Wild Potato Vine (Man-of-the-Earth)

Family: 
Convolvulaceae (morning glories)
Description: 

Perennial, trailing or climbing vine. Flowers 1-7 in terminal clusters, each flower on a long peduncle, funnel-shaped, to 3 inches long, white with a dark crimson or purple center. Blooms May–September. Leaves on long stems, heart-shaped, pointed, to 6 inches long. Root a tuber to 2 feet long and weighing 20 pounds or more, often branched, leglike.

Size: 
Stems can grow to 16 feet in length.
Habitat and conservation: 
Occurs on banks of rivers and streams, margins of lakes and ponds, ditches, roadsides and railroads, and other disturbed areas; also crop fields, fallow fields, and old fields. This plant is in the same genus as cultivated sweet potato (I. batatas), which, like most others in the genus, is a tropical plant. The genus also includes cultivated morning glory flowers as well as many serious agricultural weeds, such as bindweed.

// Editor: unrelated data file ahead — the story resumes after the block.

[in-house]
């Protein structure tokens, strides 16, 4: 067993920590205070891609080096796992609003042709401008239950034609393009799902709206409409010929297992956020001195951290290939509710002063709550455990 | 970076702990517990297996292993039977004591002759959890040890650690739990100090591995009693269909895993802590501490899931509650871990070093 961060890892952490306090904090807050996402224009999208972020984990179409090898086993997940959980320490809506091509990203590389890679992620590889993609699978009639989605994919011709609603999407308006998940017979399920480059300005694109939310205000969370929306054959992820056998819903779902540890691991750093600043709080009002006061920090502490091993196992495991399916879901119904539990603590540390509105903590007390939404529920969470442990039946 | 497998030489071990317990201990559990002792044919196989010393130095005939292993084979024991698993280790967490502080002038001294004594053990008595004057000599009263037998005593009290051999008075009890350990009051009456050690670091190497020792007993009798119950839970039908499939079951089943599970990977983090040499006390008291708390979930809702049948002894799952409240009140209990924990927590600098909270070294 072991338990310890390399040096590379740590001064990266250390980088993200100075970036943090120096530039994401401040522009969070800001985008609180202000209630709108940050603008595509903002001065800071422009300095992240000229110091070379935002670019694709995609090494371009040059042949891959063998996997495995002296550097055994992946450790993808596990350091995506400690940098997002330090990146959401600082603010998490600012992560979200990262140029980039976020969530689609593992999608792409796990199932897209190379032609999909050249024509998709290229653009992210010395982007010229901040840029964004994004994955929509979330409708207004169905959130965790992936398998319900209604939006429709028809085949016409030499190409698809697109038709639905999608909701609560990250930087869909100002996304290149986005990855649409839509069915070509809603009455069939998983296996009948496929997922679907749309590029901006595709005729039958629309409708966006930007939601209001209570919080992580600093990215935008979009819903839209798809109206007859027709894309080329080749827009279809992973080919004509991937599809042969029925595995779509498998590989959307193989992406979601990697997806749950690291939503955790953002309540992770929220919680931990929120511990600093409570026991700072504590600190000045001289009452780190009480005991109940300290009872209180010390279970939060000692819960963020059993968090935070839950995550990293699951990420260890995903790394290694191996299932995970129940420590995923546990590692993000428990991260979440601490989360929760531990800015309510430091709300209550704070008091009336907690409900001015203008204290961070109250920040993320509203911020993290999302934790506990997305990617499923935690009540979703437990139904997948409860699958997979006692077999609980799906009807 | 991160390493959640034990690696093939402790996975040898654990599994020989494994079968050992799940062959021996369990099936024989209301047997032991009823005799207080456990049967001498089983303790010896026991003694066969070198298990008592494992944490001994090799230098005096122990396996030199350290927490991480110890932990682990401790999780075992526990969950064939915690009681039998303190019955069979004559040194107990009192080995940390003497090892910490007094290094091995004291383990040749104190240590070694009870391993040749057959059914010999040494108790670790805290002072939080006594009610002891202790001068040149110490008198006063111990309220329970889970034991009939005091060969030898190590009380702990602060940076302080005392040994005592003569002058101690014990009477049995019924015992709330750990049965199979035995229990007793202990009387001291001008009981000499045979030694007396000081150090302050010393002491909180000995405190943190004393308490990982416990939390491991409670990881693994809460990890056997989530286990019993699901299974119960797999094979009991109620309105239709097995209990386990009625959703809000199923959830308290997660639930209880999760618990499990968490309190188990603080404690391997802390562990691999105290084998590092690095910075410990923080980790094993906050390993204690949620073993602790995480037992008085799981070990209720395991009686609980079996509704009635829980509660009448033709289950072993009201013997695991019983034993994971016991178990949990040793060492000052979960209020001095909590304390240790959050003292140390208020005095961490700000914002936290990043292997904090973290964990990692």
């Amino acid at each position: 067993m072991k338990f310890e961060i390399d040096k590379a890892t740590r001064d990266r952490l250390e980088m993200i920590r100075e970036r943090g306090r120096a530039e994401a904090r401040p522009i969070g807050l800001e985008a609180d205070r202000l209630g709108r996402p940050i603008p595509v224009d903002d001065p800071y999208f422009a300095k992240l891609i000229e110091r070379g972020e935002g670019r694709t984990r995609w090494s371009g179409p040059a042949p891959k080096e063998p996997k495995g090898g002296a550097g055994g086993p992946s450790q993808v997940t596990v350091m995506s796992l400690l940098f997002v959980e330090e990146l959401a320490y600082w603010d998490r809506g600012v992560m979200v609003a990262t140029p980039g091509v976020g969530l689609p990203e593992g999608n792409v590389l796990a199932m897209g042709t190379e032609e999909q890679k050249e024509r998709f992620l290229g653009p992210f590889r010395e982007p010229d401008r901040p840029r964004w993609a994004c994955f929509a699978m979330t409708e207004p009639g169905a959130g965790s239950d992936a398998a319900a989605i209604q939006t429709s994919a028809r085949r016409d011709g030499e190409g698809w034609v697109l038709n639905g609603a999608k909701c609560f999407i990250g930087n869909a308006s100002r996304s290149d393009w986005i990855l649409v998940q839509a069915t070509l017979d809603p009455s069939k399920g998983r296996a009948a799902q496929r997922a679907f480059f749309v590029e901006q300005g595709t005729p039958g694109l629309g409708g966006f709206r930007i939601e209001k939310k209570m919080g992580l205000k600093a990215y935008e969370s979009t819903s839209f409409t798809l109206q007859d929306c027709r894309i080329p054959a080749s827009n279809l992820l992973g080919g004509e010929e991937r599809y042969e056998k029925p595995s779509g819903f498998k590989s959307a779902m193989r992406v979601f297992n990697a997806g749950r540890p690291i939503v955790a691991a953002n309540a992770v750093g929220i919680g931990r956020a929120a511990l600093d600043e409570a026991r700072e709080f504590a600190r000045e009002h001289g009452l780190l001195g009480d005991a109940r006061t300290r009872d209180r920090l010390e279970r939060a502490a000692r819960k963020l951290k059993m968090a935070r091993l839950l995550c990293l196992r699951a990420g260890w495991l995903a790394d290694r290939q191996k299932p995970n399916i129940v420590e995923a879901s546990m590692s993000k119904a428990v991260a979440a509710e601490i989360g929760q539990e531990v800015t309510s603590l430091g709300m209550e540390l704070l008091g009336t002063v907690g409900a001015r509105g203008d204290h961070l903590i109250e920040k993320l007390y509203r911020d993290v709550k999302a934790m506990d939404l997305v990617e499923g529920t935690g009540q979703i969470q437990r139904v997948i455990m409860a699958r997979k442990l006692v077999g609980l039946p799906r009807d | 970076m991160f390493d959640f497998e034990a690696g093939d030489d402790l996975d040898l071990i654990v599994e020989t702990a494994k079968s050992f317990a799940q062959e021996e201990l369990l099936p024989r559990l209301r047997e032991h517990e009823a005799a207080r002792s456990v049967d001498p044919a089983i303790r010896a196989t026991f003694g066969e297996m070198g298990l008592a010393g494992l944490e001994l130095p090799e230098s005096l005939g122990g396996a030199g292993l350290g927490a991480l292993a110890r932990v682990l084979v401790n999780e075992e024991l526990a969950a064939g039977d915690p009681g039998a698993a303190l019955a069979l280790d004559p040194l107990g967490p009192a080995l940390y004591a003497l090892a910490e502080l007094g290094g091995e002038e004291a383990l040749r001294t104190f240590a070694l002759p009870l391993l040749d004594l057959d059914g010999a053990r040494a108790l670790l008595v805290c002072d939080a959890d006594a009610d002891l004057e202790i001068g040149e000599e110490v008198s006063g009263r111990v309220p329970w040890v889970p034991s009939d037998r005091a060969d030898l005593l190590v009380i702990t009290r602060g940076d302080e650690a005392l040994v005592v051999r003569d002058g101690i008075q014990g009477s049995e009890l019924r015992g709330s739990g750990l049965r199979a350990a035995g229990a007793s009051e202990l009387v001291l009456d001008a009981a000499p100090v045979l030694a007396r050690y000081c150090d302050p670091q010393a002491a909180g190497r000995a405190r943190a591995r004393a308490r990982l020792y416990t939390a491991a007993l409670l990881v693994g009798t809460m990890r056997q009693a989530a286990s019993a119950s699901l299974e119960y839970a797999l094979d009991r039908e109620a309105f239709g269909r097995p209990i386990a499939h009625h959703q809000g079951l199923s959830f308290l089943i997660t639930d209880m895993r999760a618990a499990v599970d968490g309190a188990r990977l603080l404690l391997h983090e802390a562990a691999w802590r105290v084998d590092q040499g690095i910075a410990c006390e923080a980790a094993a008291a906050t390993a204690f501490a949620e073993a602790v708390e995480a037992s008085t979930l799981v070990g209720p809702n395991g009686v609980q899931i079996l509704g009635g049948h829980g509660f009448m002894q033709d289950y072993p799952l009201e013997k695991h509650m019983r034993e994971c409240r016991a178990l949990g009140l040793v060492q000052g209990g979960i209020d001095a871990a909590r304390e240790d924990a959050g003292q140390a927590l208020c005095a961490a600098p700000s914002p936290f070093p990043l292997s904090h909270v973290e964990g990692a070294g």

Distribution in Missouri: 
Statewide.
Human connections: 
The large, fleshy, vertical roots are difficult to excavate but are edible. Native Americans cooked and ate it as a starchy vegetable. The rootstock is also said to have mild purgative properties. As a garden plant, it can grow rapidly, smothering nearby plants, and often needs support.
Ecosystem connections: 
Long-tongued insects—bees, butterflies, moths—visit the flowers. Several types of beetles and moth larvae eat the foliage; others feed on the rootstock. Caterpillars eating the leaves acquire the plants' toxicity as a predator deterrent. The tangled foliage creates a refuge for many animals.